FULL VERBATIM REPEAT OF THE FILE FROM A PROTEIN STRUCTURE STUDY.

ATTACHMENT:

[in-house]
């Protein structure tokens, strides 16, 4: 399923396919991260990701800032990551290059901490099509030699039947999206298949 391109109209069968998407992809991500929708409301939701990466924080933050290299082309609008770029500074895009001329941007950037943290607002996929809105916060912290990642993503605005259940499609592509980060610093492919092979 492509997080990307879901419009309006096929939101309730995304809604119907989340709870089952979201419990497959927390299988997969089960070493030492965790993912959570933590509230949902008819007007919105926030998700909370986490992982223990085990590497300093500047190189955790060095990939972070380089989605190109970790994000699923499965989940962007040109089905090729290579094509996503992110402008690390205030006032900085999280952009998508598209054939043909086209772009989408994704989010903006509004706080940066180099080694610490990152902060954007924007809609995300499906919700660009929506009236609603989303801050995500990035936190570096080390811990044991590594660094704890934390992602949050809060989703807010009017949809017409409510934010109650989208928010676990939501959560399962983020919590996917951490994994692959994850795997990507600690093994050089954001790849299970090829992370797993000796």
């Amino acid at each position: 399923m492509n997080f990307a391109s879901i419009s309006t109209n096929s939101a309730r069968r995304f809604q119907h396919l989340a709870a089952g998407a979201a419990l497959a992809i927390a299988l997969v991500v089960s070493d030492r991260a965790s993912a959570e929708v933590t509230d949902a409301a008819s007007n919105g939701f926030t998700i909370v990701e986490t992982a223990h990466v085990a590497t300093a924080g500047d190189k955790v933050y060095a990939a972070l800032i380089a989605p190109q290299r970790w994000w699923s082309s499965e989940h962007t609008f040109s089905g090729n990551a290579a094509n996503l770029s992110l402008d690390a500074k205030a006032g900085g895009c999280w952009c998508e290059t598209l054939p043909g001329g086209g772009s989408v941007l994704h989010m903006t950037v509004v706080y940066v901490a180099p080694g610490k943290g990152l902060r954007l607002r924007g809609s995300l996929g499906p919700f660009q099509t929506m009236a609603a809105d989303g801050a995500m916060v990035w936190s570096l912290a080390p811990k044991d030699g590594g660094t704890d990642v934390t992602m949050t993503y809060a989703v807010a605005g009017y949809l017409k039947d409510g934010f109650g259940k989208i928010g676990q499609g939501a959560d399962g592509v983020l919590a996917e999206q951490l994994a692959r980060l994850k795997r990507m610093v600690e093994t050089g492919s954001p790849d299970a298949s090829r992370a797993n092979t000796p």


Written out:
[in-house]
């Protein structure tokens, strides 16, 4: 399923396919991260990701800032990551290059901490099509030699039947999206298949 391109109209069968998407992809991500929708409301939701990466924080933050290299082309609008770029500074895009001329941007950037943290607002996929809105916060912290990642993503605005259940499609592509980060610093492919092979 492509997080990307879901419009309006096929939101309730995304809604119907989340709870089952979201419990497959927390299988997969089960070493030492965790993912959570933590509230949902008819007007919105926030998700909370986490992982223990085990590497300093500047190189955790060095990939972070380089989605190109970790994000699923499965989940962007040109089905090729290579094509996503992110402008690390205030006032900085999280952009998508598209054939043909086209772009989408994704989010903006509004706080940066180099080694610490990152902060954007924007809609995300499906919700660009929506009236609603989303801050995500990035936190570096080390811990044991590594660094704890934390992602949050809060989703807010009017949809017409409510934010109650989208928010676990939501959560399962983020919590996917951490994994692959994850795997990507600690093994050089954001790849299970090829992370797993000796």
């Amino acid at each position: 399923m492509n997080f990307a391109s879901i419009s309006t109209n096929s939101a309730r069968r995304f809604q119907h396919l989340a709870a089952g998407a979201a419990l497959a992809i927390a299988l997969v991500v089960s070493d030492r991260a965790s993912a959570e929708v933590t509230d949902a409301a008819s007007n919105g939701f926030t998700i909370v990701e986490t992982a223990h990466v085990a590497t300093a924080g500047d190189k955790v933050y060095a990939a972070l800032i380089a989605p190109q290299r970790w994000w699923s082309s499965e989940h962007t609008f040109s089905g090729n990551a290579a094509n996503l770029s992110l402008d690390a500074k205030a006032g900085g895009c999280w952009c998508e290059t598209l054939p043909g001329g086209g772009s989408v941007l994704h989010m903006t950037v509004v706080y940066v901490a180099p080694g610490k943290g990152l902060r954007l607002r924007g809609s995300l996929g499906p919700f660009q099509t929506m009236a609603a809105d989303g801050a995500m916060v990035w936190s570096l912290a080390p811990k044991d030699g590594g660094t704890d990642v934390t992602m949050t993503y809060a989703v807010a605005g009017y949809l017409k039947d409510g934010f109650g259940k989208i928010g676990q499609g939501a959560d399962g592509v983020l919590a996917e999206q951490l994994a692959r980060l994850k795997r990507m610093v600690e093994t050089g492919s954001p790849d299970a298949s090829r992370a797993n092979t000796p």